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Enclosures: Airtel from Director to Albany, dated 6/28/79, Treasury Forms 4790, 4789, forms 90-22.1, sample of communication to HQ and sample of printout from Treasury in Response to FBI Request.

Most if not all criminal activity is motivated by a desire to accumulate money. Consequently a key element in the proof of a crime is to establish that funds were transferred illegally to the accused. Establishing the transfer of such funds will assist in proving criminal intent and certainly has great impact on a jury. The ability to establish where an accused has secreted cash can become a critical element of any criminal investigation. Consequently being cognizant of the various tools available to the investigator to trace funds will hopefully add to the success of his investigative efforts. The purpose of this memoranda is to set forth for investigative personnel in the New York Division a provision of the Currency and Foreign Transaction Reporting Act (CFRA) which creates a means by which hidden or unknown bank accounts of subjects may be discovered.

There are basically three areas that the CFRA could be of benefit to the Federal Bureau of Investigation. The first relates to transfers by individuals or businesses of cash (currency) not checks in excess of $10,000. The second concerns the transfer of amounts in excess of $5,000 either currency or monetary instruments physically transported, mailed or shipped from within the United States to outside the United States or vice versa. A third area concerns Information Forms 4789 Currency Transaction Report, and Form .4683 U.S. Information Return or Foreign Bank, Securities and Other Financial Accounts. Both of the above forms are furnished as attachments for your use and information.

There are a number of investigative areas within the jurisdiction of the FBI that lend themselves to the utilization of information maintained by Customs that can be obtained via CFRA request as follows:

1) Narcotics Investigations Deposits of funds generated from illegal narcotics transactions.

2) Planned Bankruptcies - In these cases large amounts of cash are often withdrawn. The determination that principals of the bankrupt have deposited large sums in hidden bank accounts could be a crucial piece of evidence. In this regard records maintained by Customs could reflect transaction, ie deposits of $10,000.00 or more made by principals of the bankrupt anywhere in the United States. Secondly, if the money were physically taken out of the U.S. or mailed outside the U.S., it is possible that Customs could also have a record of that transaction.

3) Organized Crime Investigations - A request for financial information on companies and individuals could lead to the discovery of additional hidden business operations utilized by Organized Crime members or result in substantive evidence being developed in on-going Organized Crime investigations.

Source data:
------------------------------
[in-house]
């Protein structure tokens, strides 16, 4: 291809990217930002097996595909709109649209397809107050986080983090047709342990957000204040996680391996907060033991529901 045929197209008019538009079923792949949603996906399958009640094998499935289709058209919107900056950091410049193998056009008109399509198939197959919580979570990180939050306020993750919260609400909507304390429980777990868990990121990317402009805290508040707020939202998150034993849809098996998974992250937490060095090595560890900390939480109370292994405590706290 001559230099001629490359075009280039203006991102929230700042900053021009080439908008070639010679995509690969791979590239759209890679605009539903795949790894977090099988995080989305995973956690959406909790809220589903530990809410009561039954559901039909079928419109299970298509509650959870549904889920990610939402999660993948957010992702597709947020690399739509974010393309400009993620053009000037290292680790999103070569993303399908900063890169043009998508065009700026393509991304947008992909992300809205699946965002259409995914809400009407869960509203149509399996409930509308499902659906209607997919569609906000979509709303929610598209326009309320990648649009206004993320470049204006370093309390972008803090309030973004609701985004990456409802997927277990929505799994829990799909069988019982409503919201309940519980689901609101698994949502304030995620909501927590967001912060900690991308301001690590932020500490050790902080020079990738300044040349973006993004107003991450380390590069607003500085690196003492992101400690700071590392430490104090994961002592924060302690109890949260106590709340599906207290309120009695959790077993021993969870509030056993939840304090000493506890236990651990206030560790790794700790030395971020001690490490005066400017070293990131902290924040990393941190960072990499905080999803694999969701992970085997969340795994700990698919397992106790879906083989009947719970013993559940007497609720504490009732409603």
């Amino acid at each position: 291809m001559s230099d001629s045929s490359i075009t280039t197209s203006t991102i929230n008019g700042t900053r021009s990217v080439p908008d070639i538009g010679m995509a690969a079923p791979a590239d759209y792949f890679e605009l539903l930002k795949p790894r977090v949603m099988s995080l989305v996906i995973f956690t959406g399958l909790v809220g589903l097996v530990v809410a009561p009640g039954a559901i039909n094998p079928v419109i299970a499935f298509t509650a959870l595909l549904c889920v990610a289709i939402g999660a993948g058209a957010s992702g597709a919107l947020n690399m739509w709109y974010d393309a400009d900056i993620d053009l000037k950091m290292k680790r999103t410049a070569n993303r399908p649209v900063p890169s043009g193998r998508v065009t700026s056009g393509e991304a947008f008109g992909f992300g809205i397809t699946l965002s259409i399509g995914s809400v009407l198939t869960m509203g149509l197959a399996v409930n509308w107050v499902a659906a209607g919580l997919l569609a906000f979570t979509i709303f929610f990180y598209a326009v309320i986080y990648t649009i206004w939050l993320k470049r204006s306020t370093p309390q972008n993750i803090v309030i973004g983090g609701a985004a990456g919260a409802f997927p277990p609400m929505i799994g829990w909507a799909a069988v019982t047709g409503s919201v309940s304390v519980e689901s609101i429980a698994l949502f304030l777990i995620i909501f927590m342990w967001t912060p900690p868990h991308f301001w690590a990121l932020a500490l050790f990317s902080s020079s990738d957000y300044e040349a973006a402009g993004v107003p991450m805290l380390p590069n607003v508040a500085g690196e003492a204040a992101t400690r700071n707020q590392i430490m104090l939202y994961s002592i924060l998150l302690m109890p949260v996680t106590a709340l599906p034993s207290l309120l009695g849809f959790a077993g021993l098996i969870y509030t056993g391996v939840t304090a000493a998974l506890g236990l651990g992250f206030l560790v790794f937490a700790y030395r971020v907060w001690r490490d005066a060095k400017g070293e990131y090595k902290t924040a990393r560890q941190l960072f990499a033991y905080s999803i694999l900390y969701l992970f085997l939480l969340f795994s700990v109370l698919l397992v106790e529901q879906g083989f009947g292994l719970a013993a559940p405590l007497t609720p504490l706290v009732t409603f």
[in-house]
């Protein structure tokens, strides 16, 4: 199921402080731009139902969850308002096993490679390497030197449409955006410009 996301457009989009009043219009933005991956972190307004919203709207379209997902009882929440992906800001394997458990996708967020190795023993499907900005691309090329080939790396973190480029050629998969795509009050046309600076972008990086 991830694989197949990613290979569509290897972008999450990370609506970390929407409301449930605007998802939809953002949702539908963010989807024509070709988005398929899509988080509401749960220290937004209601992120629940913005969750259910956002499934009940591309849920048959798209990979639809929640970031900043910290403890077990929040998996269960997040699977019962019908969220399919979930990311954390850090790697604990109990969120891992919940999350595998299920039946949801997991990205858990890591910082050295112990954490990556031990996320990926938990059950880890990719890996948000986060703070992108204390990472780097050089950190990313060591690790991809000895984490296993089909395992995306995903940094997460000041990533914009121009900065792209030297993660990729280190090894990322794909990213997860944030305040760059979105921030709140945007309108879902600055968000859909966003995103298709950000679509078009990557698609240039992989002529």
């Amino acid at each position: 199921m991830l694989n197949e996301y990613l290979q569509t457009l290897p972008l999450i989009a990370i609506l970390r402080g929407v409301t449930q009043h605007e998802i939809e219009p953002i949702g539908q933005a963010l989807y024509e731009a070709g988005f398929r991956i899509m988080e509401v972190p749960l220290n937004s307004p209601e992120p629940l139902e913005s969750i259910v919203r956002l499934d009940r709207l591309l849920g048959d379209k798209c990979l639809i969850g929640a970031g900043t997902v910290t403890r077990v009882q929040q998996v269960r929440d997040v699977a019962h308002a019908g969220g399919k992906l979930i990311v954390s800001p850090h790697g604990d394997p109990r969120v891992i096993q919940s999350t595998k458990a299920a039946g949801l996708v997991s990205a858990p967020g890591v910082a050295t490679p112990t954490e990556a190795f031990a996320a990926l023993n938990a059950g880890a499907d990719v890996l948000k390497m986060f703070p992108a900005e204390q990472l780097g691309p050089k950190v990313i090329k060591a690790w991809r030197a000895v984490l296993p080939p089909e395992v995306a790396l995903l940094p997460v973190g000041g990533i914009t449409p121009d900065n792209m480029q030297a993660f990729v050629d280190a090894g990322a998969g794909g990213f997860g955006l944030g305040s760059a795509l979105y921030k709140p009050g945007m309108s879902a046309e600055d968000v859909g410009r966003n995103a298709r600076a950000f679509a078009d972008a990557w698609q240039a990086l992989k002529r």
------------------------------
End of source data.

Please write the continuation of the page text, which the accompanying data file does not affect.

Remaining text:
4) Bribery Investigation A key to such investigation is establishing how cash was generated for the payoff and then subsequent transfer of the cash to the public official. Obviously, discovery of hidden bank accounts through the Customs request could prove invaluable in this area.

5) Major Business Frauds - In these cases large amounts of cash are transferred from victim to con-men who then draw the money out of their accounts in cash and redeposit the funds at a bank known only to them in another part of the country or another part of the world. Here again Custom records that would make possible the discovery of such hidden bank accounts could prove invaluable in making the case.

6) Extortion Kidnapping Utilization of the information maintained by Customs could result in discovery of where ransom money was depostied assuming you have suspects. If you have no suspects it is possible for Customs to access records of all financial institutions in a particular area looking for suspect deposits of greater than $10,000.00.

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In summary the Customs Computerized Data Base on Financial Transaction can be of great value in (1) discovering hidden bank accounts; (2) establishing substantive evidence where a particular transfer of funds on a particular date is of critical importance, and (3) in developing lead information on other business and financial interest that may constitute important circumstantial evidence.

What information is available from Customs pursuant to FBI request: 1) An IBM printout setting forth all transfers of more than $10,000 in cash, what bank was involved, where the bank is located. 2) A copy of Form 4789 Currency Transaction Report which sets forth among other things a) identity of the person who conducted the transaction, b) Social Security Number, c) Address, d) Business or profession, e) Person or Organization for whom the transaction was completed and identifying number, f) Description of transaction, amount and date, g) Details of check if check was part of the transaction, h) Type of identification presented at the bank handling the transaction. 3) Form 47 90 Report of International Transportation of Currency or Monetary Instruments which contain such information as DOB, Passport number, Name, Address, type monetary instrument, or amount of money brought into the country or out of the country. 4) Forma 90-22.1, US Information Return on Foreign Bank, Securities and other Financial Accounts (see attachment for information on this return).

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